Automobile companies have some of the most recognized logos throughout the world – see if you recognize a few, or all, of these:

car-logos2

Jaime
Team Lead – Multimedia
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Media Buying – Social Media is Changing Everything

 

Among business functions, Marketing is changing the most; not the goal, but certainly the methods used to build recognition, brand value and, yes, sales. What was regarded as effective five years ago is ineffective today as audiences age and technology offers more interactive options. The rapid change leaves most of us who are “old schooled” in marketing and media buying wondering what to buy in order to develop a high level of recognition. Where do we focus our time in order to build brand value? If engagement is better than traditional mediums that hold audiences at arm’s length, how do we do that well with our limited time and recently reduced budgets? And, while social media does a great job at improving customer relations and humanizing companies, it has yet to show real strength at increasing sales…so, do I go social?

Building Recognition

In walks “promotional products”. In terms of advertising mediums, promotional products has long been thought of as secondary to television, radio, and print advertising, and the add-on to a campaign or media buy. For media buyers who narrowed their focus to “cost per impression” and failed to understand promotional products longevity, or preferred mass mediums, it was considered too expensive. Now, when newspaper readers are declining and magazine ads are proving very expensive for the exposure; with TiVo making it possible to eliminate high-priced commercials, and radio giving way to iPods, media buyers and marketing professionals are taking a new look at promotional products.

According to a 2008 study by the Advertising Specialty Institute, the cost per impression on promotional products averages $0.004 because of their inherent shelf life. This means that they are highly effective in delivering a branded message over and over and over.

Building Brand Value

Brand value is based in how customers respond when they see your brand. It is develop through the culmination of customer experiences. Media is one of several means for experiencing a company brand. Using a product is another one, as is shopping a company’s store location and talking with their sales or service representative. Is it any wonder that marketing places such a high value on control of these interactions?

The challenge is no longer in whether or not we’re saying something of value through our media (most marketing professionals are well versed at building branding statements), but in ensuring that our message is seen/heard enough to develop an acceptable level of recognition.

The 2008 ASI study of business people found that 81% of promotional products are kept because they are considered useful; of these, 56% were kept at home and 28% were kept at the office. The study also found that the average number of impressions for these items is roughly 363 per month. This repeated exposure of the brand on items that are deemed valuable enough to keep is highly effective in adding to brand value.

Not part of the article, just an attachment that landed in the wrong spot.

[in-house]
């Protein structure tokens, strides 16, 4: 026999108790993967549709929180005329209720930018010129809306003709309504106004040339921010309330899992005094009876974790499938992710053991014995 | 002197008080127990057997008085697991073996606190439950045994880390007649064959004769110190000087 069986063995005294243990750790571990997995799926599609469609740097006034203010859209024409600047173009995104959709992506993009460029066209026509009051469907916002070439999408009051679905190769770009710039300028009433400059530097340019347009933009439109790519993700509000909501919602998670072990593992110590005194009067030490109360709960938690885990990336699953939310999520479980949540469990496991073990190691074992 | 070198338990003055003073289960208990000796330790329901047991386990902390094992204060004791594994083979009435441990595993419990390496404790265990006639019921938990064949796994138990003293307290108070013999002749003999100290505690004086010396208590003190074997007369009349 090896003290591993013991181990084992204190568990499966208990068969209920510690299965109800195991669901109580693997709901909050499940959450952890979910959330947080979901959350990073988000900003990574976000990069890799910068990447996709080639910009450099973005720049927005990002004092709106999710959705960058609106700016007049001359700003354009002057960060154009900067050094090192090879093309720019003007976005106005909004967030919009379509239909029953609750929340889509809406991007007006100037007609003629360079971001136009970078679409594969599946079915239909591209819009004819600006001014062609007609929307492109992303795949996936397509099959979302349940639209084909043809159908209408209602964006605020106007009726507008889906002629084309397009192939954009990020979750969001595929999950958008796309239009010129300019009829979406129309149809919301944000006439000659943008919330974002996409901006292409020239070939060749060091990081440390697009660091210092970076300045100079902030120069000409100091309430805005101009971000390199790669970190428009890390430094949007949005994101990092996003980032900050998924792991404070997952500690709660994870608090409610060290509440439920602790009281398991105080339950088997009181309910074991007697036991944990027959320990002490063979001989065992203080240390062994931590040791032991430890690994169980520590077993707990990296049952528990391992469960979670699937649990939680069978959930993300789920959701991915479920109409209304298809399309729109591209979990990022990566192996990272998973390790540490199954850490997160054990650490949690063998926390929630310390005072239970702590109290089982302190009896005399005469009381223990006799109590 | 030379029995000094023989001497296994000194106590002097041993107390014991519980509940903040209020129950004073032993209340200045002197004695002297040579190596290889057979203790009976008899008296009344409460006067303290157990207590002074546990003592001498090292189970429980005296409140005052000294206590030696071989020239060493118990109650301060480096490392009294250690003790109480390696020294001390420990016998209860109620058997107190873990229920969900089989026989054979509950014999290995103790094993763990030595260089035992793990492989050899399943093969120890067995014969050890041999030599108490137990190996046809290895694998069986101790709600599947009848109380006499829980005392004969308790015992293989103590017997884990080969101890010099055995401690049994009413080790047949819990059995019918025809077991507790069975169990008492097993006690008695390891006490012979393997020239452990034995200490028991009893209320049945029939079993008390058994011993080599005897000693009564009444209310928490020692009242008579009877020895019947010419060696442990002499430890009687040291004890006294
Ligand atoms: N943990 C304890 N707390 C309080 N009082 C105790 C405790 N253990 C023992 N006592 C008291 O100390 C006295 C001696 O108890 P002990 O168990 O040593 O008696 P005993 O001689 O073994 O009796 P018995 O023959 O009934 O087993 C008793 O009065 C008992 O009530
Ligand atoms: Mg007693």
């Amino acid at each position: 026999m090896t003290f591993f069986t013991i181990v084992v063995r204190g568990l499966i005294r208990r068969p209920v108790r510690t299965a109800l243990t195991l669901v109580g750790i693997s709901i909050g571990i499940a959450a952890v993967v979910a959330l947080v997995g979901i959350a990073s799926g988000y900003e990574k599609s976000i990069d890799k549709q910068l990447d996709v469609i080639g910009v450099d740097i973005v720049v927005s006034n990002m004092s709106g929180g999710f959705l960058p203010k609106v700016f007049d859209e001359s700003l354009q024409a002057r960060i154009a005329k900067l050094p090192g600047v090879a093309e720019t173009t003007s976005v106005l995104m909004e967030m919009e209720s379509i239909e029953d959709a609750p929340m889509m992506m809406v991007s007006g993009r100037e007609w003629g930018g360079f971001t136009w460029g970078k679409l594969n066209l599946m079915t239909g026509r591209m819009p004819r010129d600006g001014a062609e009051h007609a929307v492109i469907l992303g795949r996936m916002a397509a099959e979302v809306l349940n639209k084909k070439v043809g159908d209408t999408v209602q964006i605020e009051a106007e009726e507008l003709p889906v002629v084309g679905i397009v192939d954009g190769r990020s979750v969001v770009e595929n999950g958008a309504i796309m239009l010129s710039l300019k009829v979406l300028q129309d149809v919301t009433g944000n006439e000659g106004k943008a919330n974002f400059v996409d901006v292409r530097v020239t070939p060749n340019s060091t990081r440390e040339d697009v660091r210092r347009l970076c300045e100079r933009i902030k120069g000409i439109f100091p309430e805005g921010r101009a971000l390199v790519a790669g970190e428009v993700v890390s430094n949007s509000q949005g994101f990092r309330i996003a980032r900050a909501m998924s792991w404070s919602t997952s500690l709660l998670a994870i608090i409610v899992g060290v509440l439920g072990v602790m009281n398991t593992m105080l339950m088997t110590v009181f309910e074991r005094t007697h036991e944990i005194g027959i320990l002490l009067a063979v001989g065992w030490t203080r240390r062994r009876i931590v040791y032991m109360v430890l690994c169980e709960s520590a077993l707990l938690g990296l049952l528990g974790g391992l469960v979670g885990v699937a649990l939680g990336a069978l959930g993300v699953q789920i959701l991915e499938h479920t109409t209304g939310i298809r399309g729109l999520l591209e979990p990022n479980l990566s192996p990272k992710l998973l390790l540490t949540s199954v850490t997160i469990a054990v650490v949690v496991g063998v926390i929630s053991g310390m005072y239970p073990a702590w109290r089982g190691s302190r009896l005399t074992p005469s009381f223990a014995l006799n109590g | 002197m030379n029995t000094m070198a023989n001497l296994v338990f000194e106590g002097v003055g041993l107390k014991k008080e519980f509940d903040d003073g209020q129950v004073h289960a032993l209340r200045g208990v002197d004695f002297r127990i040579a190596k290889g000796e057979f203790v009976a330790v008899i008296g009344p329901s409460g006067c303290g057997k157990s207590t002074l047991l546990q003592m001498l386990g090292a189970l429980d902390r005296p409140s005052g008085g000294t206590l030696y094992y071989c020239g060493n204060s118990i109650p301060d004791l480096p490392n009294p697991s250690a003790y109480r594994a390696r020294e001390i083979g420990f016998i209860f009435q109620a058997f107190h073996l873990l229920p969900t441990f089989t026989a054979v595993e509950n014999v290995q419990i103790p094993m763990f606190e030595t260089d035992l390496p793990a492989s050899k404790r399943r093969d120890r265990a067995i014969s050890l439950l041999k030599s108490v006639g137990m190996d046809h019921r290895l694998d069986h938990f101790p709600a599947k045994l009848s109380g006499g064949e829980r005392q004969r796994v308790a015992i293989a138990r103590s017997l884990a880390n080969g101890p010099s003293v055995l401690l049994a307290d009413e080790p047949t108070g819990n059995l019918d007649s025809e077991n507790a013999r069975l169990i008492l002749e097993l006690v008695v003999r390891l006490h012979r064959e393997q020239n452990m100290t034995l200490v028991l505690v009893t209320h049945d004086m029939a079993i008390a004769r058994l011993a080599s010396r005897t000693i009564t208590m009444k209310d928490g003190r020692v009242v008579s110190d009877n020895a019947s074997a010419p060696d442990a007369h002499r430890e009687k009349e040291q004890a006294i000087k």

Engagement

The concept of engagement in marketing is fairly new and is defined as consumer interaction with a company or brand. While many companies wrestle with how to do this through social media, there are challenges with the new media that are inescapable. First, social media is based in scrolling feeds. That means that information is quickly out of sight. Second, marketing professionals are quickly finding out that the nature of people on social media site is to “talk” rather than “listen” (probably because of our human nature to be self-absorbed). So, for companies that wish to listen to consumers talk, it’s great. For presenting a message, it’s risky.

Promotional products are the original engagement tool. By interacting (using) products, consumers develop a higher level of affinity for the company brand. In the 2008 ASI study, 42% of respondents had a more favorable impression of an advertiser after receiving the item, and 24% said they were more likely to do business with the advertiser.

Sales

One of my favorite studies is the 1990 study by the Advertising Research Foundation that found that the strongest factor linking advertising to sales is “likeability” – if respondents liked an ad, they were more likely to buy the product. Since those findings, the ARF has continued to validate the study. The link between these findings and those of the 2008 ASI study are clear – when advertisers place their artwork on a promotional product that is well liked, people are more likely to remember them, have an higher level of affinity for the company, and purchase from them.

The bottom line? In a time when most mass mediums are struggling to get and hold the attention of consumers, promotional products continue to perform well and are a good value for advertisers.

This is a guest post authored by Karen Sherrill, Director of Marketing at Gold Bond, Inc., an ASI Top Forty Supplier in the advertising specialty industry. Follow Gold Bond on Twitter (http://twitter.com/gold_bond) and visit their Facebook page (http://www.facebook.com/pages/Hixson-TN/Gold-Bond/193547465289) for additional information about the company.